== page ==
didn�t make it.�
Jean had suspected as much, but her hand still went out to grip
Warren�s arm, and he slipped an arm around her waist. �And Bruce?�
�I don�t know ma�am. The only ones found were you, the body and . .
. well, this sounds crazy -- but some big blue furry guy. They
brought him in here, but he woke up and escaped. That�s what they�re
telling us, anyway. But God, you�d think *somebody* would notice him
�You�d think,� Jean echoed, and leaned more heavily into Warren, her
head on his shoulder. He stroked her hair. �I�m sorry. I don�t
know anything about a blue furry man in the lab. Could . . . could
Dr. Banner have woken up and walked away?�
�Possible, I guess. Not likely. You were, well, buried under
rubble. If he was with you, he�d have been there, too. This blue
guy was lying on top of you.�
�So he did save my life,� Jean said, then swallowed, hoping the
officer hadn�t caught her peculiar phrasing.
But all he said was a dubious, �I guess. Or maybe he caused it.�
Jean shook her head. �I told you, Bruce and I were looking at the
printout and Ted started the machine, which exploded. No blue guy.�
The officer added a few more comments in his notebook, then he said,
�Thank you. I imagine someone else will want to talk to you about it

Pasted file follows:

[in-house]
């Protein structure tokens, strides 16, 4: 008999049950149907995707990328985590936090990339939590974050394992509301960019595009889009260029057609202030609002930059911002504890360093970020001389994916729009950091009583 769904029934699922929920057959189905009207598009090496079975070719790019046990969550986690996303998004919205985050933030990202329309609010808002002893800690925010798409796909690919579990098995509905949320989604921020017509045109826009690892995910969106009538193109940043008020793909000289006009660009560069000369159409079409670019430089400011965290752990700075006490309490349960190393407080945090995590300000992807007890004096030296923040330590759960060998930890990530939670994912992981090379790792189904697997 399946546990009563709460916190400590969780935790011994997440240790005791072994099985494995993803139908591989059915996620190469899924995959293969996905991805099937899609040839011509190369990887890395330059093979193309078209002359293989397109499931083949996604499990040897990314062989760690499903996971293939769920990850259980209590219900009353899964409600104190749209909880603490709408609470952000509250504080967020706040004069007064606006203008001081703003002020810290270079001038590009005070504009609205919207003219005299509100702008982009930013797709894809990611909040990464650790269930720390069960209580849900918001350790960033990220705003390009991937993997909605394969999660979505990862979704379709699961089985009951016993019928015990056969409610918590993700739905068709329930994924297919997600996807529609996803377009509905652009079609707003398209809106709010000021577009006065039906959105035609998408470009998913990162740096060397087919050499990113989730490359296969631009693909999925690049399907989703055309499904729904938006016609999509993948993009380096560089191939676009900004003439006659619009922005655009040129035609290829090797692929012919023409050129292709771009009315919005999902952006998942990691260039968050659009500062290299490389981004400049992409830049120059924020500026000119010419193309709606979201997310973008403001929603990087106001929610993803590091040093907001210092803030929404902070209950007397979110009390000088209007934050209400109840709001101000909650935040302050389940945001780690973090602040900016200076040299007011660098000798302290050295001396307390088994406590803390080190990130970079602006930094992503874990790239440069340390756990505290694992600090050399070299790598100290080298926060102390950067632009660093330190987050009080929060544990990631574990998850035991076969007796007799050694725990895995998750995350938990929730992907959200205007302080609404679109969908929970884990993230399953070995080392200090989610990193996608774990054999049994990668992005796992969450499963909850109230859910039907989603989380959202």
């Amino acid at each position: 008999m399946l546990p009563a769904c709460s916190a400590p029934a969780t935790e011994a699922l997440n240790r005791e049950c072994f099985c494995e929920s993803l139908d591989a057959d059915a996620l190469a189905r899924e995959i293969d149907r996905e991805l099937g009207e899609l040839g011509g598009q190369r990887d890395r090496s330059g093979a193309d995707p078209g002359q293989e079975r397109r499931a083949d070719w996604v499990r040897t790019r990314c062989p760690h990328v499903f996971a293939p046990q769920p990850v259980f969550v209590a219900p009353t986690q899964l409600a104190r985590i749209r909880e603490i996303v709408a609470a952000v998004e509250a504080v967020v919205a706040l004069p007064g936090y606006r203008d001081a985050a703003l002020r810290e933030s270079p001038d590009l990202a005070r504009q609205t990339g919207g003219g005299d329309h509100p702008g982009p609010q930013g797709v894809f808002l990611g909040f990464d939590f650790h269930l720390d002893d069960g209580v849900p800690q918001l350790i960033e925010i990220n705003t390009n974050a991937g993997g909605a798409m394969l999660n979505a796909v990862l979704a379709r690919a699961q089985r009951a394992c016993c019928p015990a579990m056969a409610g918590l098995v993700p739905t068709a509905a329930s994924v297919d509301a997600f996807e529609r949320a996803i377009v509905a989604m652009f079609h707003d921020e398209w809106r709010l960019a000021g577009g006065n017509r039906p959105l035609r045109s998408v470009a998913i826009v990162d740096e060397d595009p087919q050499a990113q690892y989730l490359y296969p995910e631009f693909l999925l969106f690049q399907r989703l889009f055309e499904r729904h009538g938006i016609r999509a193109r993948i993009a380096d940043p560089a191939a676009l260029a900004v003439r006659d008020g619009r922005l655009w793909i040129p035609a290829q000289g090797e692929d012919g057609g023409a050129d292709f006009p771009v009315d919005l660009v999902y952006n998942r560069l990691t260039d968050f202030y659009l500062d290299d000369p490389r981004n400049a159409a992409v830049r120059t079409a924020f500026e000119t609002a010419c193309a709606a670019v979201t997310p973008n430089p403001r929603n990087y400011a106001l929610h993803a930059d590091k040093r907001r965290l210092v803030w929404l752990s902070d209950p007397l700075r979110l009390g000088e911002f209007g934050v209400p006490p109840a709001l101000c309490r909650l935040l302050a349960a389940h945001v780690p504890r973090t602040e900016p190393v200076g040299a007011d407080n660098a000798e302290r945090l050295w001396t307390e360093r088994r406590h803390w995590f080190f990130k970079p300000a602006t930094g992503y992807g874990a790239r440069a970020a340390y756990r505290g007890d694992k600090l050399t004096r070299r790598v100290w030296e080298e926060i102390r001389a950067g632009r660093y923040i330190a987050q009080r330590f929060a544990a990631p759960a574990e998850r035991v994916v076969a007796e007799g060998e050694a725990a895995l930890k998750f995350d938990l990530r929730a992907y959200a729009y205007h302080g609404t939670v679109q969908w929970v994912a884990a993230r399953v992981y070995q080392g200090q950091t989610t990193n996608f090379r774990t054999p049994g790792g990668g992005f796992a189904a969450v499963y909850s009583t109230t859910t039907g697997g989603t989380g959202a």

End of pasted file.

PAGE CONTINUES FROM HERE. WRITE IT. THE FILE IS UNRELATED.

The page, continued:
again. Where can we reach you?�
Jean gave him the phone number of her city apartment, and then
grabbed Warren to pull him out into the busy ER waiting room area,
where a dozen other conversations concealed theirs. �I want to go
back to the lab.�
�Forget it, Jean. Even if you were in any shape to go, I�m sure the
whole floor was evacuated. They�re not going to let you up there.�
�Then I�ll have to -- � Abruptly, she stopped. She had an idea.
Surely it couldn�t be so easy, surely not . . . but it was worth a
try. �Warren, I don�t need to get onto the floor; I just need to get
into the *computer lab*. I hope. And as long as that wasn�t damaged
in the blast, they�re not going to shut it down or they�d have nine
hundred furious grad students.�
He eyed her curiously, but shrugged. �Okay, but I don�t see the
She ignored that and set about checking herself out before her
parents arrived with their particular brand of paranoia and sucked
her into it for the next week. Once out of the hospital, they walked
up the street to the Hammer Building and on the way, she dialed her